JOHANNESBURG – March 17, 2011 – End users rate e-mail as their number one application and place an integral reliance on it for many business functions. All e-mail systems will, however, fail at some stage, becoming a source of user dissatisfaction and lost productivity, as well as risking reputation, potential regulatory consequence and lost revenue.
Protecting the availability of e-mail service and e-mail data access is therefore a key responsibility of the IT function.
“Unfortunately conventional approaches to e-mail continuity are technically complex, have a high total cost of ownership, and invoking them can usually only be justified in the most serious of disasters,” says Mark Edwards, director of product and services at technology solutions and people resources integrator, Intuate Group.
He adds that the cost of ensuring e-mail uptime remains a prohibitive factor as many organisations’ IT budgets are already under pressure to deliver more business value. He believes, however, that this picture can be changed by delivering a unique gateway-based e-mail continuity solution “as a service” via the Internet.
“In order to protect e-mail uptime there are three key strategies that IT departments must invest in to succeed at meeting their organisations’ demand for e-mail uptime. These are: availability, recovery and continuity,” he says.
Availability investments seek to ensure that systems never fail, or that the possibility of them failing is reduced.
“However, due to the localised nature of availability systems, the persistence of single points of failure elsewhere and the fallibility of many availability technologies at a hardware, software or, often, human resource level, companies still need to plan for the potential failure of these systems,” says Edwards.
Recovery strategies are designed to ensure that if and when something goes wrong, systems can be recovered and services can be restored within a timeframe that is acceptable to business. They have two performance criteria: firstly, they seek to avoid any loss of data as a result of a system failure and secondly, minimising the recovery period.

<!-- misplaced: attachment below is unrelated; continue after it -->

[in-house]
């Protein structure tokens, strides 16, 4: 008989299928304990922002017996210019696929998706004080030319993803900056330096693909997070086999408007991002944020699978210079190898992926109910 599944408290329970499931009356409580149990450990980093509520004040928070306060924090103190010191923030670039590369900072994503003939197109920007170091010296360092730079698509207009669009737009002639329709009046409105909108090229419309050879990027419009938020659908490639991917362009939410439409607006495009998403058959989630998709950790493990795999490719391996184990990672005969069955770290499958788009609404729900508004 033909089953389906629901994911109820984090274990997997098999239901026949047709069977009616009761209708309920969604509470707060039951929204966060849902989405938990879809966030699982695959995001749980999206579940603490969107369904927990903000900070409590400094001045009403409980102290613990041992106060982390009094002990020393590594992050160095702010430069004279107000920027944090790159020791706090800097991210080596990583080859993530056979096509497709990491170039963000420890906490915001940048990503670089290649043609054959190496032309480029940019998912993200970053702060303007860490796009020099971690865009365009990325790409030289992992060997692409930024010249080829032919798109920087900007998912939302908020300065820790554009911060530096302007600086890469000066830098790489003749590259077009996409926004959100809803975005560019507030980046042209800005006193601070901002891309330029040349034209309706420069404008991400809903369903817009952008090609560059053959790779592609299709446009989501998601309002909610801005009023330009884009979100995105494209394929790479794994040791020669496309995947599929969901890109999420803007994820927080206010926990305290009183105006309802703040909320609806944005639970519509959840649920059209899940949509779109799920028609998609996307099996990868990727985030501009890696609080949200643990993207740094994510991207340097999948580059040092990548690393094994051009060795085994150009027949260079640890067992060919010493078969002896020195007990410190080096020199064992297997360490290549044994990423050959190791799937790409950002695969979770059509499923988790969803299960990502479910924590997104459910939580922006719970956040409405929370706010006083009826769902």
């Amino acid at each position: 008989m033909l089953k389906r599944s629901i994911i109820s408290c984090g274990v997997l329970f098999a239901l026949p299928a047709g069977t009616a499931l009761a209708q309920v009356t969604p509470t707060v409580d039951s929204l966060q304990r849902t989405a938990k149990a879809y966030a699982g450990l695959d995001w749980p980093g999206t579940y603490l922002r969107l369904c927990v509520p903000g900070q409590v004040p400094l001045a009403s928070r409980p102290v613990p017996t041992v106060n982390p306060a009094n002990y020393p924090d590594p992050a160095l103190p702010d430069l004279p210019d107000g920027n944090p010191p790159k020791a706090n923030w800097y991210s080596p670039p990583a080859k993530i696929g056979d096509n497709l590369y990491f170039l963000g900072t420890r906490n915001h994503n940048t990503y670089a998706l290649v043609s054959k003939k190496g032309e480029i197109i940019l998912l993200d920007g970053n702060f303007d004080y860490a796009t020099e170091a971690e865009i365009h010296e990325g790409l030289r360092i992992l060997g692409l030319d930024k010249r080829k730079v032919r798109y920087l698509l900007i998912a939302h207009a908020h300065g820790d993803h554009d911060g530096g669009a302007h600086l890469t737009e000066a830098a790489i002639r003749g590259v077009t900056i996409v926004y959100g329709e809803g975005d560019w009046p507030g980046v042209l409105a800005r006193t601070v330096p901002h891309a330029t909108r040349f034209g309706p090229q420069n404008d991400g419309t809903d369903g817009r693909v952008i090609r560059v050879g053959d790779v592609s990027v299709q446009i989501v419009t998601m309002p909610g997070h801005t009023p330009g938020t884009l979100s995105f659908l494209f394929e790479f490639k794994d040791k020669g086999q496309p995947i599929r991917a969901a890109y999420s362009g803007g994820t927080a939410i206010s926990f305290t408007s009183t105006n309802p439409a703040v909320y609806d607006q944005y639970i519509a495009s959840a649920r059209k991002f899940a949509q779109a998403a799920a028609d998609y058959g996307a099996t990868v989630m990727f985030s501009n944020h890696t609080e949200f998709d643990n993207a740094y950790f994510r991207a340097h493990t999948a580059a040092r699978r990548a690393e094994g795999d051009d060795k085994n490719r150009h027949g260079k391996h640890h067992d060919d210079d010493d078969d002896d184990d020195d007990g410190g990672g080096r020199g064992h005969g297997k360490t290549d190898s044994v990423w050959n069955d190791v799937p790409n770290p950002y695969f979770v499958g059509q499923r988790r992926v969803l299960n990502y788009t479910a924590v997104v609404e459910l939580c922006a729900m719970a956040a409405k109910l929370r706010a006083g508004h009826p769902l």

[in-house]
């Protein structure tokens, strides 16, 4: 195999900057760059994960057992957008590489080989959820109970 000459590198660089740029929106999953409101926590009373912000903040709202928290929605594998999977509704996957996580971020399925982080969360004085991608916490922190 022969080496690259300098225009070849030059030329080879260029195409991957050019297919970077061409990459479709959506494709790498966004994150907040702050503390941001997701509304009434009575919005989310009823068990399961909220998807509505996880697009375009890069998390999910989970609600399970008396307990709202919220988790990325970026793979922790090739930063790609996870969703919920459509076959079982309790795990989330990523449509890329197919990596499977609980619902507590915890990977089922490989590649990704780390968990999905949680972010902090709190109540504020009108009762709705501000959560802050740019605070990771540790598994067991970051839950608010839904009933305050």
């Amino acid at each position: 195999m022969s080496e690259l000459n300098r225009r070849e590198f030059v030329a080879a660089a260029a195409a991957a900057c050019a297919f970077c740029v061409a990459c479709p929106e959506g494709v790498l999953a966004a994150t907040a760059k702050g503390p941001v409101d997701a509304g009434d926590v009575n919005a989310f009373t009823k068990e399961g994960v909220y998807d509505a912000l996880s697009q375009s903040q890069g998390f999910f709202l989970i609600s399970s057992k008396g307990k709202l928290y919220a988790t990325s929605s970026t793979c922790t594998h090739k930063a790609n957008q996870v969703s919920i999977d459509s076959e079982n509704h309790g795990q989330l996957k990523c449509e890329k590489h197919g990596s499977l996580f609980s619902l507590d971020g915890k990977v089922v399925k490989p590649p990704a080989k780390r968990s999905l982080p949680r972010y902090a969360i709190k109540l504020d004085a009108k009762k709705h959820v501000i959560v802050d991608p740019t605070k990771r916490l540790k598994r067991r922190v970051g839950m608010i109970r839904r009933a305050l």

Recovery is seldom achieved without some degree of data loss as systems can only be recovered to the point at which the last working back-up was taken. Reducing the recovery period substantially requires significant budget as additional hardware, real-time data replication infrastructure, advanced IT skills, and offsite facilities must be made available.
“Recovery of backed up data is by no means a guarantee that restored systems will be fully functional. Mail servers rely on large monolithic file structures and errors can take extended periods of time to occur. Even when the recovery period has been reduced by the application of technical solutions, the business may still suffer extended downtime in many disaster scenarios,” he says.
This is due to the management processes that must be followed by a company during a disaster. This may include the convening of a crisis committee who will assess the extent of the problems, consider the risks and impact, explore various resolution scenarios, and then finally may give the go ahead to IT to invoke their part of the disaster recovery plan. Human involvement and management processes will impose significant latency on what otherwise could be a shorter technical recovery period.
“Reversing the disaster recovery plan and returning business systems to normal, after the disaster is dealt with, is a resource intensive process. Recovery plans are therefore seldom invoked trivially,” he adds.
A continuity strategy provides the option of continuous access to services during a system failure via an independent offsite infrastructure. This infrastructure is typically loosely coupled with the primary e-mail system. It can be used to keep users productive and communicating during the lag before a full system recovery plan is invoked, whilst it is underway or indeed as an alternative to invoking a full failover to a recovery system. It can also be made available to end users during a minor outage, planned downtime or maintenance making the cost and complexity of switching to a full production recovery site unnecessary.
“Many companies do not yet make the distinction between availability, business continuity and disaster recovery. By fully understanding the separate options available in each strategy, companies can avoid over-investing, be more responsive to their end users needs, eliminate their exposure to a broader set of risks and achieve an optimal level of e-mail service availability well within their budgets,” concludes Edwards.
ABOUT INTUATE GROUP:
The Intuate Group is a privately owned, broad-based IT company that focuses on providing professional integrated technology – and people resources solutions. Its services include project management, IT strategy and consulting, the supply and implementation of best-of-breed IT solutions, business intelligence, managing and supporting IT infrastructure – specifically storage and server consolidation – as well as the provision of resources. The company’s offering is based on four pillars – project management, managed services, product solutions and people solutions. For more information, please visit www.intuategroup.com
Intuate Group, Mark Edwards, (011) 302-1200, firstname.lastname@example.org